Wine preservation is a dilemma we have all faced as wine drinkers. We come home from work and decide to have a glass of wine to relax. Being that we must go to work the next day, we only drink 1-2 glasses if our wives are not helping. Now what do you do with this wine that you opened and still have a half bottle or more left? You don’t want to pour it down the sink as that wold be a sin. Some wines, such as big Cabs, young Bordeaux’s or some Chiantis from Spain, can survive another day after being opened and some actually taste better. However, by popping the cork and allowing the wine to come into contact with oxygen is no different than decanting the wine. The oxygen will soften the tannins and even make the wines taste better the next day in some cases cut this is only true of some. I am sure many of you have witnessed this on your own. By popping the cork on delicate wines, such as light Burgundies and Pinot Niors, will not taste the same the following day. These are the wines that require a process to preserve them if the are opened. In this article I want to look at the various options to preserving a wine for 1, 2 or more days with minimal deleterious effects on the wine. Most of us are familiar with the benefits of refrigerating food or drink products to preserve them. If you remember your high school chemistry in order to accelerate chemical reactions you must heat the solution. If you want to slow down a reaction you must cool the solution. The same is true with wine, refrigeration will slow down, or prevent, acetic bacteria (Acetobacter) from turning the wine into vinegar. The growth of Acetobacter in wine can be eliminated by circumventing access to the oxygen found in air. This can be accomplished by proper storage and moderate amounts of sulfur dioxide in the wine as a preservative. Sulfur dioxide occurs naturally from the skins of the grape.
Using refrigeration is a key method to slow the chemical processes of the wine and keep it from spoiling. But there is still another factor that has an influence on wine that we must stop, or control, and that is oxidation. This is a heavy hitter in ruining a wine. Placing wine into the refrigerator prevents wine from spoiling, but it creates another problem as oxygen is temperature dependant. In simple terms, oxygen is more soluble in a wine that is chilled. The wine will also hold more oxygen in solution if it is cold. As an example, if a wine is cooled from 68 degrees Fahrenheit to 32 degrees Fahrenheit the percentage of oxygen in solution will double. A solution to this new problem is to reduce the surface area over the wine (less available oxygen). This can be accomplished by transferring the wine from the standard 750 ml bottle into a 375 ml wine bottle (splits). The smaller the area above the wine, the less oxygen for the wine to absorb oxygen when or if you refrigerate it. Another method used by some is a vacuum pump that pulls a vacuum on the bottle which theoretically should reduce the percentage of oxygen in the bottle. From a scientific point of view, once you pull a vacuum on a bottle it can cause some of the gasses, such as carbon dioxide, to come out of solution. If these gasses carry some of the more volatile aromatics of the wine with it, you could actually be degrading the aromatics of the wine. Another method that I do like is to use nitrogen, or another inert gas, to displace the oxygen from the remaining area above the wine.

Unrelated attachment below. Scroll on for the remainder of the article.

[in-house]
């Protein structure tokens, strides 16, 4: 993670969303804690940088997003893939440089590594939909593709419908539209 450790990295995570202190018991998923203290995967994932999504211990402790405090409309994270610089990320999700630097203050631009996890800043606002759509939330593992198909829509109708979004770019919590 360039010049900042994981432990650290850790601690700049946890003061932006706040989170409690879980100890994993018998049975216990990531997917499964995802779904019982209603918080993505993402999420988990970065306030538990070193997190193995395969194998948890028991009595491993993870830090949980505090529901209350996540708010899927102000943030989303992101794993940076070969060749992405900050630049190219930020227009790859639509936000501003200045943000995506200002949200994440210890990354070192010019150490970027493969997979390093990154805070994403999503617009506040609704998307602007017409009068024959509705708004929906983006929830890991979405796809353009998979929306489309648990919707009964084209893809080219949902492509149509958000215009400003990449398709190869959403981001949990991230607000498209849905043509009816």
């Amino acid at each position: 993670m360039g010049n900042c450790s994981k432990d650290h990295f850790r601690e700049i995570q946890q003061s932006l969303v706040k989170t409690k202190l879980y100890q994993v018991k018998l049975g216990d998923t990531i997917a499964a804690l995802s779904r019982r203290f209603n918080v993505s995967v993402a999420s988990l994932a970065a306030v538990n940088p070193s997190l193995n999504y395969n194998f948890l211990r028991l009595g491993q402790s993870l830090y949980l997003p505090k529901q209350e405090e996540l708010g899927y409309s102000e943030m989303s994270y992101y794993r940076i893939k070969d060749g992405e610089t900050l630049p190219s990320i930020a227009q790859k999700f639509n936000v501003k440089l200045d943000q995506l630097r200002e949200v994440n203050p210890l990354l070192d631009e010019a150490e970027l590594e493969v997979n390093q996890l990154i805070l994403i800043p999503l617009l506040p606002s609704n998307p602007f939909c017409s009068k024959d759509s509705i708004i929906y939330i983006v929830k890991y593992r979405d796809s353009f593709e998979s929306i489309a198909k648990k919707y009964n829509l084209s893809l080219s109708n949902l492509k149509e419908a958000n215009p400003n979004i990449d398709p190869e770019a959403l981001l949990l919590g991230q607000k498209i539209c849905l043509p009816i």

In conclusion, there are methods available for preserving wine. For me, I like the use of 375 ml bottles stored in the refrigerator. At a minimum, I do refrigerate my wines that are left over. When I get home from work I remove the bottle and do what chores I need to take care of. By then, the bottles is at about cellar temperature. If still a little cold just pour a small amount in your glass and cup your hands around it for a few minutes. This process will allow you to enjoy an open bottle of wine for a few days without much change from the day you opened it.